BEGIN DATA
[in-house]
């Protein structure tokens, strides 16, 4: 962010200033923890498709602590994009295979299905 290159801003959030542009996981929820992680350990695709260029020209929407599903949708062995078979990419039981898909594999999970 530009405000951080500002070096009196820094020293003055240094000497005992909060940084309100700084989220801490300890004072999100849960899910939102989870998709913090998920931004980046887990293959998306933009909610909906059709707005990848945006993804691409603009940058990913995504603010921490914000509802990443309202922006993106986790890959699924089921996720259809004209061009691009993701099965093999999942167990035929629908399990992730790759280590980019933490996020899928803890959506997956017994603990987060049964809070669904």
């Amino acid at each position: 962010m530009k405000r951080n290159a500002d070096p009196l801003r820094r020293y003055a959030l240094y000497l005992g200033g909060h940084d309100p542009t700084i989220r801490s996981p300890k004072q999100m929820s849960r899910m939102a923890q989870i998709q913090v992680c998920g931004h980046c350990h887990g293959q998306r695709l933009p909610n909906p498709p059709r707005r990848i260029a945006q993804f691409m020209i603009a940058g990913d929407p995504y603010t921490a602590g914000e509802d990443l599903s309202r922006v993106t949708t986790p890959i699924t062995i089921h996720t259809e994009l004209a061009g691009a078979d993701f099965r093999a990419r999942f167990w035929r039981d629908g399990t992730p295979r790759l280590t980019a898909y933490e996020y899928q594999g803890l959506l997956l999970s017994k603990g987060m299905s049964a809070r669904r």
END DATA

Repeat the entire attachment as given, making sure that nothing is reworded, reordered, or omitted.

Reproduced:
[in-house]
């Protein structure tokens, strides 16, 4: 962010200033923890498709602590994009295979299905 290159801003959030542009996981929820992680350990695709260029020209929407599903949708062995078979990419039981898909594999999970 530009405000951080500002070096009196820094020293003055240094000497005992909060940084309100700084989220801490300890004072999100849960899910939102989870998709913090998920931004980046887990293959998306933009909610909906059709707005990848945006993804691409603009940058990913995504603010921490914000509802990443309202922006993106986790890959699924089921996720259809004209061009691009993701099965093999999942167990035929629908399990992730790759280590980019933490996020899928803890959506997956017994603990987060049964809070669904």
């Amino acid at each position: 962010m530009k405000r951080n290159a500002d070096p009196l801003r820094r020293y003055a959030l240094y000497l005992g200033g909060h940084d309100p542009t700084i989220r801490s996981p300890k004072q999100m929820s849960r899910m939102a923890q989870i998709q913090v992680c998920g931004h980046c350990h887990g293959q998306r695709l933009p909610n909906p498709p059709r707005r990848i260029a945006q993804f691409m020209i603009a940058g990913d929407p995504y603010t921490a602590g914000e509802d990443l599903s309202r922006v993106t949708t986790p890959i699924t062995i089921h996720t259809e994009l004209a061009g691009a078979d993701f099965r093999a990419r999942f167990w035929r039981d629908g399990t992730p295979r790759l280590t980019a898909y933490e996020y899928q594999g803890l959506l997956l999970s017994k603990g987060m299905s049964a809070r669904r």